Lucic and Kevin Bieksa tangled in front of the net on several occasions, and Alexandre Burrows even somehow enraged the normally serene Patrice Bergeron by biting through his glove and bloodying the centers finger.

Though they didn't expect it, the Bruins took Vancouver's grit as a good sign of things, since they like that kind of scrappy game.

Theyre a good team and so are we, said Bruinsdefenseman Johnny Boychuk. It was more physical than we expected, butthats our style of hockey. Its fine.

The Bruins demonstrated they could hang with the Canucks, and they proved they're capable of beating them. Now they have to prove they can actually do it.

We played hard. All you guys in the media are doubting us and I think we showed today that we could play with the Canucks, said Milan Lucic. We worked hard. We played hard. But in order to get a win in this building were going to have to work a little harder.

Weve watched them play as many games as we could. Theyve always played a physical game. Just look at the last series against San Jose. They went right after Douglas Murray, and Joe Thornton and Ryan Clowe and all those guys. We knew it would be the same, and its going to be a hard-fought series.

Theres no doubt its going to be a hard-fought series after witnessing how things went down in Game 1.

The question now becomes: Can the Bruins be better?

Joe Haggerty can be reached at jhaggerty@comcastsportsnet.com.Follow Joe on Twitter at http:twitter.comHackswithHaggs

Heinen beginning to look like a keeper for Bruins

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Heinen beginning to look like a keeper for Bruins

BRIGHTON, Mass – While it’s still early in the careers of all the young Bruins rookies making their way this season, it sure looks like 22-year-old Danton Heinen is among the B’s youngsters that are here to stay. The former University of Denver standout didn’t make the cut at the end of training camp this season and he failed early last year when it was clear he wasn’t ready during an eight-game audition with the big club.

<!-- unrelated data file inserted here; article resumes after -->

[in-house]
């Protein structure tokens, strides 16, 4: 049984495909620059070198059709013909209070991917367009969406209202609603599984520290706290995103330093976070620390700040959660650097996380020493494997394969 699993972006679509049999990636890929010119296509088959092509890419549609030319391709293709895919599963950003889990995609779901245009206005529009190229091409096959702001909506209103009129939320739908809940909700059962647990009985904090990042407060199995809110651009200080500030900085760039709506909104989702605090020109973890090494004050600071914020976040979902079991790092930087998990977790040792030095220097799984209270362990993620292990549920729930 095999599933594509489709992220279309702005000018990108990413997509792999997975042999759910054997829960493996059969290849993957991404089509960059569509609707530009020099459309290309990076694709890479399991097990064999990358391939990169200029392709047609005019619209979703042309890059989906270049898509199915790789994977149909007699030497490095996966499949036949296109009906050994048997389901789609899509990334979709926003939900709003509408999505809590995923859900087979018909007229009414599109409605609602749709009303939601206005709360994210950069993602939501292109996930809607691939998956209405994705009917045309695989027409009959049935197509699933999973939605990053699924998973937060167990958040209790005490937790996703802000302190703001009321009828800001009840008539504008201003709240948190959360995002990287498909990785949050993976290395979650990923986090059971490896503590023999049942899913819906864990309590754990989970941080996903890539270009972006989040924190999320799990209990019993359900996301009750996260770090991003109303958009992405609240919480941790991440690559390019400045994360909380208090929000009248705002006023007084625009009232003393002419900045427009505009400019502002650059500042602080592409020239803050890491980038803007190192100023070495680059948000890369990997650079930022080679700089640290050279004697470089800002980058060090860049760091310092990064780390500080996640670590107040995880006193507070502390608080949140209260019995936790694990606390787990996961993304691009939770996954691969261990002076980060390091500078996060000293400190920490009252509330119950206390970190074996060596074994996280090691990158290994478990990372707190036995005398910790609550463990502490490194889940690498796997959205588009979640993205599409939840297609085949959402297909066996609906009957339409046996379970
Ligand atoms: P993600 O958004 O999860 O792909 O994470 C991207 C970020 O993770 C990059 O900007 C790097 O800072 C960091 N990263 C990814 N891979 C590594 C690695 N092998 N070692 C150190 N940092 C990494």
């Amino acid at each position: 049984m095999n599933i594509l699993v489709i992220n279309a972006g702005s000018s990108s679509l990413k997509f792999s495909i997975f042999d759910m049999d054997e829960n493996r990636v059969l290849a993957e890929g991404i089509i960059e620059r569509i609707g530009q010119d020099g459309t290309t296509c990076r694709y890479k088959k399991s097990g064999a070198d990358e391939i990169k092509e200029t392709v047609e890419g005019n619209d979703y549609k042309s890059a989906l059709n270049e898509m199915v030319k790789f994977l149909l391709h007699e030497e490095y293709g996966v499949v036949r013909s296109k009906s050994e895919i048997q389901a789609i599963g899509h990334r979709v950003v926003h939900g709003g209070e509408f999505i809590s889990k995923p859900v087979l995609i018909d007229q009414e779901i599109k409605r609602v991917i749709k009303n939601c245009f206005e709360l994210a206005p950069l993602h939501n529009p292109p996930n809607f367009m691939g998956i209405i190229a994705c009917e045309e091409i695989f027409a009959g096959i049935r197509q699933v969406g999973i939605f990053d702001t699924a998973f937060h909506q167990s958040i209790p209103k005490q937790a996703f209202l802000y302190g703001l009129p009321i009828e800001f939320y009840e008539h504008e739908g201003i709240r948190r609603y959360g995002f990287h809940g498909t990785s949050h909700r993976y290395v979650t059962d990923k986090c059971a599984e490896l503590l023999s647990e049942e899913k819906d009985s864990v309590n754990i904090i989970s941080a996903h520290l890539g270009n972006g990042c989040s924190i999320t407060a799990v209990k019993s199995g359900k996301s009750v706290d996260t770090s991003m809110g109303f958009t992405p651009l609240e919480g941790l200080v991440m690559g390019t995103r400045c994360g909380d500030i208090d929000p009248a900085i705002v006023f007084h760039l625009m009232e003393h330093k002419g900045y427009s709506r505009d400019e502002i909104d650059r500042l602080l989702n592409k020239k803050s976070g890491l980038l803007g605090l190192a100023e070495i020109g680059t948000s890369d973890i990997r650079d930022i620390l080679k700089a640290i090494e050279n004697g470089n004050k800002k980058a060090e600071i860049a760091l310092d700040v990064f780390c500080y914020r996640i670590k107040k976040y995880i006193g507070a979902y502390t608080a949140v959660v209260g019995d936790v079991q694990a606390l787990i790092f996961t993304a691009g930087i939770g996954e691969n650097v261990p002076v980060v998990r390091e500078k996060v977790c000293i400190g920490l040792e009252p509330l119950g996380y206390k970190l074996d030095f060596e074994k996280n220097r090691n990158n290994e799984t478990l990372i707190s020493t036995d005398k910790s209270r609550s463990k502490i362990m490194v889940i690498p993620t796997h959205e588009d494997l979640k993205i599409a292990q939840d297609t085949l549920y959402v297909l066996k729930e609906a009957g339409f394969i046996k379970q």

But Heinen continued to look ready while scoring a pair of goals and three points in the three games on a pivotal road trip through California last week, and is now tied for fifth on the Bruins in points despite missing four games in the AHL. In all, Heinen has four goals and 10 points along with a plus-4 rating in 15 games this season, and is on pace for a really strong 21 goals and 52 points in his first full year.

This has been a really nice step forward for Heinen after being a point-per-game player for Providence during their playoff run last spring.

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“Last year’s playoff did a lot for him. When I saw him playing there, he was a different player than when he’d left [Boston],” said Bruce Cassidy. “There was a willingness to stay in the battle and his growth when it comes to winning pucks…you’ve seen it here. A lot of the things he’s down well are his second and third efforts on the puck where last year I thought he was pushed off the puck pretty easily [at the NHL level].”

There could be a period when his offense slows down or some other part of his game drags his minutes down, but right now he looks like he’s well on his way to establishing himself in a key role with the Black and Gold. The difference has been Heinen increasing his speed and also adding a little more tenacity to the skill and offense package that he was always bringing to the table.